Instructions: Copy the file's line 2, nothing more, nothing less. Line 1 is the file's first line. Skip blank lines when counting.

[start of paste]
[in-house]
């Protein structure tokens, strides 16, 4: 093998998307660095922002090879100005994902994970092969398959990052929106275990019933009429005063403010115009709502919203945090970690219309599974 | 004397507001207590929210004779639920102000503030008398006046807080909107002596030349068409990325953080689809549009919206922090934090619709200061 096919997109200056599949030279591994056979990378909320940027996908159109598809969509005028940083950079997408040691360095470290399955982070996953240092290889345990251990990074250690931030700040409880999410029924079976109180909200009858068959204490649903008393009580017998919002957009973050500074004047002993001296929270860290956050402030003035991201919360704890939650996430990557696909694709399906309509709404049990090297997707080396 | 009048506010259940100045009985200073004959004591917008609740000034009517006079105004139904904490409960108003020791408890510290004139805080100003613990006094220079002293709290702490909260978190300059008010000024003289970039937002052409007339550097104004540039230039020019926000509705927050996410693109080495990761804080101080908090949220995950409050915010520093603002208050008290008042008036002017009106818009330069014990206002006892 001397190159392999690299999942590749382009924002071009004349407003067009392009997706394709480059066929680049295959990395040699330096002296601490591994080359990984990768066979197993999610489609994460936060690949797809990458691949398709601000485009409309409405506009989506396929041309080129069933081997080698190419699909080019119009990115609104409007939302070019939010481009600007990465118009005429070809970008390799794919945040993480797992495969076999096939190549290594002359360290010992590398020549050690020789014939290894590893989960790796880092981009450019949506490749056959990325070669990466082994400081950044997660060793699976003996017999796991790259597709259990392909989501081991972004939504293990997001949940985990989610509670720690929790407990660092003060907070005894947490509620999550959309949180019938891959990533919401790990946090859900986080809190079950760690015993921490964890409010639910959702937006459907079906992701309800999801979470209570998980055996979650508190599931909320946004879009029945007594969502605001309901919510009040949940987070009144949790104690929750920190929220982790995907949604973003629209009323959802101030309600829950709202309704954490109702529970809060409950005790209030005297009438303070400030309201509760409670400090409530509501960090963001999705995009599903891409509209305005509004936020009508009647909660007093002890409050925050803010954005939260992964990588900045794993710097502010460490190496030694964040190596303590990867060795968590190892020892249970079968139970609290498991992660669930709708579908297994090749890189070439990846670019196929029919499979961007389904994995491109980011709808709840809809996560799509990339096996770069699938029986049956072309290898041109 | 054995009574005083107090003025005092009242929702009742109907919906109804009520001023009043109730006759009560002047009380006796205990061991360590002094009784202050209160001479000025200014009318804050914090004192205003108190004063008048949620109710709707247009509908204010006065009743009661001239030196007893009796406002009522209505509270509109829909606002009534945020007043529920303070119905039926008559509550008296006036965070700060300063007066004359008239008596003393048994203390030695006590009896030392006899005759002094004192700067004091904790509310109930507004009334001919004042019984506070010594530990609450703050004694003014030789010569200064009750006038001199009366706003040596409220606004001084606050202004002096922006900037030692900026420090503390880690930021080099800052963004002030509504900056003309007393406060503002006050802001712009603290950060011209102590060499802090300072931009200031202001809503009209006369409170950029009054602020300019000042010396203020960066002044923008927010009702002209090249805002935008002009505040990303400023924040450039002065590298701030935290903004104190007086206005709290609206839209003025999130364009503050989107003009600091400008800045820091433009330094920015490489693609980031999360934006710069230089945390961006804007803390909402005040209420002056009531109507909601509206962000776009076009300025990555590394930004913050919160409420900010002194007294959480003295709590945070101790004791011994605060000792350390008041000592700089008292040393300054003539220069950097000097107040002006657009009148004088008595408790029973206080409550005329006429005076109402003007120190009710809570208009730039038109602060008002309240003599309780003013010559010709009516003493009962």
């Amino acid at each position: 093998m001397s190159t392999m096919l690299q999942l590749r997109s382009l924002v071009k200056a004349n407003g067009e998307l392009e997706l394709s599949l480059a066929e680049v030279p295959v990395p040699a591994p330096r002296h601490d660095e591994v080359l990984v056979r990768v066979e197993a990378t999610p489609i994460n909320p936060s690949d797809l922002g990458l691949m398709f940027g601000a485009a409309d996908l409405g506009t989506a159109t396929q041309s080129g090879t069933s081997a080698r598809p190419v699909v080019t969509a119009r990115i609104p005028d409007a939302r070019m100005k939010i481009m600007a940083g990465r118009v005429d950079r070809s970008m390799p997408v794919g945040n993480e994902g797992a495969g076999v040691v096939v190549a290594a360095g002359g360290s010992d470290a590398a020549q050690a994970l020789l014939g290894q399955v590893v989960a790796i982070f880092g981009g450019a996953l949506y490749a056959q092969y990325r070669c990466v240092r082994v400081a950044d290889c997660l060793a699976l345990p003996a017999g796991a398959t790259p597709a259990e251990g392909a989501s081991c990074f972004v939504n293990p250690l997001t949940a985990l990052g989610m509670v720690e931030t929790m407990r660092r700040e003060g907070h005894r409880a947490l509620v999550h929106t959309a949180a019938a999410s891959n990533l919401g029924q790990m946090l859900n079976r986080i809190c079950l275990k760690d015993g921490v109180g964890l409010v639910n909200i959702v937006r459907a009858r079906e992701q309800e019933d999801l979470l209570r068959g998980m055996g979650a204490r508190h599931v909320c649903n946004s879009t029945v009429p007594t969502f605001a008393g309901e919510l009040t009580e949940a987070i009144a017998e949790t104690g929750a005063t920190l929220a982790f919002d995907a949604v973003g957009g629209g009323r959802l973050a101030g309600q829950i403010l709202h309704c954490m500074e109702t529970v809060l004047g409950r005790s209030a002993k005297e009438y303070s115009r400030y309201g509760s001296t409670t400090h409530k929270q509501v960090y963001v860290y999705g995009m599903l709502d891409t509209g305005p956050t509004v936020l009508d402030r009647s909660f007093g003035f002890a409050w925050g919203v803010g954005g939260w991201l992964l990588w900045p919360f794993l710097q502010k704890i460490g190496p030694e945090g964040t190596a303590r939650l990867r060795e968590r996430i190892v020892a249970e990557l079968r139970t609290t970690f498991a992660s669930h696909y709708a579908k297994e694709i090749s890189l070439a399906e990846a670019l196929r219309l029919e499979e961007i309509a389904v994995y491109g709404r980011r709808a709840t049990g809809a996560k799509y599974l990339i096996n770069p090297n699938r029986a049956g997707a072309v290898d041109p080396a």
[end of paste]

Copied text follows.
């Protein structure tokens, strides 16, 4: 093998998307660095922002090879100005994902994970092969398959990052929106275990019933009429005063403010115009709502919203945090970690219309599974 | 004397507001207590929210004779639920102000503030008398006046807080909107002596030349068409990325953080689809549009919206922090934090619709200061 096919997109200056599949030279591994056979990378909320940027996908159109598809969509005028940083950079997408040691360095470290399955982070996953240092290889345990251990990074250690931030700040409880999410029924079976109180909200009858068959204490649903008393009580017998919002957009973050500074004047002993001296929270860290956050402030003035991201919360704890939650996430990557696909694709399906309509709404049990090297997707080396 | 009048506010259940100045009985200073004959004591917008609740000034009517006079105004139904904490409960108003020791408890510290004139805080100003613990006094220079002293709290702490909260978190300059008010000024003289970039937002052409007339550097104004540039230039020019926000509705927050996410693109080495990761804080101080908090949220995950409050915010520093603002208050008290008042008036002017009106818009330069014990206002006892 001397190159392999690299999942590749382009924002071009004349407003067009392009997706394709480059066929680049295959990395040699330096002296601490591994080359990984990768066979197993999610489609994460936060690949797809990458691949398709601000485009409309409405506009989506396929041309080129069933081997080698190419699909080019119009990115609104409007939302070019939010481009600007990465118009005429070809970008390799794919945040993480797992495969076999096939190549290594002359360290010992590398020549050690020789014939290894590893989960790796880092981009450019949506490749056959990325070669990466082994400081950044997660060793699976003996017999796991790259597709259990392909989501081991972004939504293990997001949940985990989610509670720690929790407990660092003060907070005894947490509620999550959309949180019938891959990533919401790990946090859900986080809190079950760690015993921490964890409010639910959702937006459907079906992701309800999801979470209570998980055996979650508190599931909320946004879009029945007594969502605001309901919510009040949940987070009144949790104690929750920190929220982790995907949604973003629209009323959802101030309600829950709202309704954490109702529970809060409950005790209030005297009438303070400030309201509760409670400090409530509501960090963001999705995009599903891409509209305005509004936020009508009647909660007093002890409050925050803010954005939260992964990588900045794993710097502010460490190496030694964040190596303590990867060795968590190892020892249970079968139970609290498991992660669930709708579908297994090749890189070439990846670019196929029919499979961007389904994995491109980011709808709840809809996560799509990339096996770069699938029986049956072309290898041109 | 054995009574005083107090003025005092009242929702009742109907919906109804009520001023009043109730006759009560002047009380006796205990061991360590002094009784202050209160001479000025200014009318804050914090004192205003108190004063008048949620109710709707247009509908204010006065009743009661001239030196007893009796406002009522209505509270509109829909606002009534945020007043529920303070119905039926008559509550008296006036965070700060300063007066004359008239008596003393048994203390030695006590009896030392006899005759002094004192700067004091904790509310109930507004009334001919004042019984506070010594530990609450703050004694003014030789010569200064009750006038001199009366706003040596409220606004001084606050202004002096922006900037030692900026420090503390880690930021080099800052963004002030509504900056003309007393406060503002006050802001712009603290950060011209102590060499802090300072931009200031202001809503009209006369409170950029009054602020300019000042010396203020960066002044923008927010009702002209090249805002935008002009505040990303400023924040450039002065590298701030935290903004104190007086206005709290609206839209003025999130364009503050989107003009600091400008800045820091433009330094920015490489693609980031999360934006710069230089945390961006804007803390909402005040209420002056009531109507909601509206962000776009076009300025990555590394930004913050919160409420900010002194007294959480003295709590945070101790004791011994605060000792350390008041000592700089008292040393300054003539220069950097000097107040002006657009009148004088008595408790029973206080409550005329006429005076109402003007120190009710809570208009730039038109602060008002309240003599309780003013010559010709009516003493009962």